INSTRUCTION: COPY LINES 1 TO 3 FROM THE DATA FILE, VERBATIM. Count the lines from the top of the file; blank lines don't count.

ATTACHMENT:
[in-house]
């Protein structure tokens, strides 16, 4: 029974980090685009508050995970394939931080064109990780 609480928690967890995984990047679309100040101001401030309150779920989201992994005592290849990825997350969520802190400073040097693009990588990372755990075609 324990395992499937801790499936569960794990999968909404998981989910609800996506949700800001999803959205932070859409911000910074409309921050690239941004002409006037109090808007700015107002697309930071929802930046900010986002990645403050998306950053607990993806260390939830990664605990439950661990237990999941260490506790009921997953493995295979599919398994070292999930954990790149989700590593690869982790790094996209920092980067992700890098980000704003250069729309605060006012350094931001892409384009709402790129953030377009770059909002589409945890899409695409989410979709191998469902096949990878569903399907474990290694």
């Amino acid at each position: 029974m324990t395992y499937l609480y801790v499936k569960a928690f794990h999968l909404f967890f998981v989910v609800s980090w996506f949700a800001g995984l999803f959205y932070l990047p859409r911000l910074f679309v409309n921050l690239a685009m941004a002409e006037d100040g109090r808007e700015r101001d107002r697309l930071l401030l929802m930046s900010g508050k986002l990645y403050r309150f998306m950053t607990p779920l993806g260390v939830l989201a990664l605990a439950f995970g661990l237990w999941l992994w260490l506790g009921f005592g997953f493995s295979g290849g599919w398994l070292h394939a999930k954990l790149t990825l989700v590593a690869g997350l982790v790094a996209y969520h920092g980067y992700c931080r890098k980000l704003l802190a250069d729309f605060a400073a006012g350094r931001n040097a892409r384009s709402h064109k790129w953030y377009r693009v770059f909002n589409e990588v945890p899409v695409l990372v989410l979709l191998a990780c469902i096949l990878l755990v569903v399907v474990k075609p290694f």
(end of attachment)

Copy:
[in-house]
């Protein structure tokens, strides 16, 4: 029974980090685009508050995970394939931080064109990780 609480928690967890995984990047679309100040101001401030309150779920989201992994005592290849990825997350969520802190400073040097693009990588990372755990075609 324990395992499937801790499936569960794990999968909404998981989910609800996506949700800001999803959205932070859409911000910074409309921050690239941004002409006037109090808007700015107002697309930071929802930046900010986002990645403050998306950053607990993806260390939830990664605990439950661990237990999941260490506790009921997953493995295979599919398994070292999930954990790149989700590593690869982790790094996209920092980067992700890098980000704003250069729309605060006012350094931001892409384009709402790129953030377009770059909002589409945890899409695409989410979709191998469902096949990878569903399907474990290694």
């Amino acid at each position: 029974m324990t395992y499937l609480y801790v499936k569960a928690f794990h999968l909404f967890f998981v989910v609800s980090w996506f949700a800001g995984l999803f959205y932070l990047p859409r911000l910074f679309v409309n921050l690239a685009m941004a002409e006037d100040g109090r808007e700015r101001d107002r697309l930071l401030l929802m930046s900010g508050k986002l990645y403050r309150f998306m950053t607990p779920l993806g260390v939830l989201a990664l605990a439950f995970g661990l237990w999941l992994w260490l506790g009921f005592g997953f493995s295979g290849g599919w398994l070292h394939a999930k954990l790149t990825l989700v590593a690869g997350l982790v790094a996209y969520h920092g980067y992700c931080r890098k980000l704003l802190a250069d729309f605060a400073a006012g350094r931001n040097a892409r384009s709402h064109k790129w953030y377009r693009v770059f909002n589409e990588v945890p899409v695409l990372v989410l979709l191998a990780c469902i096949l990878l755990v569903v399907v474990k075609p290694f």